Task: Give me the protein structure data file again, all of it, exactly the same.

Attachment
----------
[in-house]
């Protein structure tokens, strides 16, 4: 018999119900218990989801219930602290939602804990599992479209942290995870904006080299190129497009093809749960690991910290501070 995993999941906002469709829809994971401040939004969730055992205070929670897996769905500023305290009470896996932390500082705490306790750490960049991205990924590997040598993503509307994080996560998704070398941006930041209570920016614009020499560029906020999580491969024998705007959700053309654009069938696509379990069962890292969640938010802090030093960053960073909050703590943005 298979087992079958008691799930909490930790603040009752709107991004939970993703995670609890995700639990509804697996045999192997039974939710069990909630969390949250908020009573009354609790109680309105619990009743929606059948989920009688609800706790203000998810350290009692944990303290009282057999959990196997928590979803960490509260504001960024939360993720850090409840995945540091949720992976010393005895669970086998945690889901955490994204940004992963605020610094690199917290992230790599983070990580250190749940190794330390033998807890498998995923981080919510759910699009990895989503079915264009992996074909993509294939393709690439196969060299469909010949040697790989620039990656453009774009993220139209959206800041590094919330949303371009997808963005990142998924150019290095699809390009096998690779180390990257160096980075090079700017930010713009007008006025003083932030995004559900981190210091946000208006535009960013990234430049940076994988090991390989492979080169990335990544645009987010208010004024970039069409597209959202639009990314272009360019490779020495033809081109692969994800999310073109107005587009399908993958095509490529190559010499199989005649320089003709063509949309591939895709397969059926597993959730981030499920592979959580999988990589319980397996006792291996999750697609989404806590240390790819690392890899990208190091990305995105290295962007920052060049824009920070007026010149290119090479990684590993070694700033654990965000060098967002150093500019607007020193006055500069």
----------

[in-house]
């Protein structure tokens, strides 16, 4: 018999119900218990989801219930602290939602804990599992479209942290995870904006080299190129497009093809749960690991910290501070 995993999941906002469709829809994971401040939004969730055992205070929670897996769905500023305290009470896996932390500082705490306790750490960049991205990924590997040598993503509307994080996560998704070398941006930041209570920016614009020499560029906020999580491969024998705007959700053309654009069938696509379990069962890292969640938010802090030093960053960073909050703590943005 298979087992079958008691799930909490930790603040009752709107991004939970993703995670609890995700639990509804697996045999192997039974939710069990909630969390949250908020009573009354609790109680309105619990009743929606059948989920009688609800706790203000998810350290009692944990303290009282057999959990196997928590979803960490509260504001960024939360993720850090409840995945540091949720992976010393005895669970086998945690889901955490994204940004992963605020610094690199917290992230790599983070990580250190749940190794330390033998807890498998995923981080919510759910699009990895989503079915264009992996074909993509294939393709690439196969060299469909010949040697790989620039990656453009774009993220139209959206800041590094919330949303371009997808963005990142998924150019290095699809390009096998690779180390990257160096980075090079700017930010713009007008006025003083932030995004559900981190210091946000208006535009960013990234430049940076994988090991390989492979080169990335990544645009987010208010004024970039069409597209959202639009990314272009360019490779020495033809081109692969994800999310073109107005587009399908993958095509490529190559010499199989005649320089003709063509949309591939895709397969059926597993959730981030499920592979959580999988990589319980397996006792291996999750697609989404806590240390790819690392890899990208190091990305995105290295962007920052060049824009920070007026010149290119090479990684590993070694700033654990965000060098967002150093500019607007020193006055500069």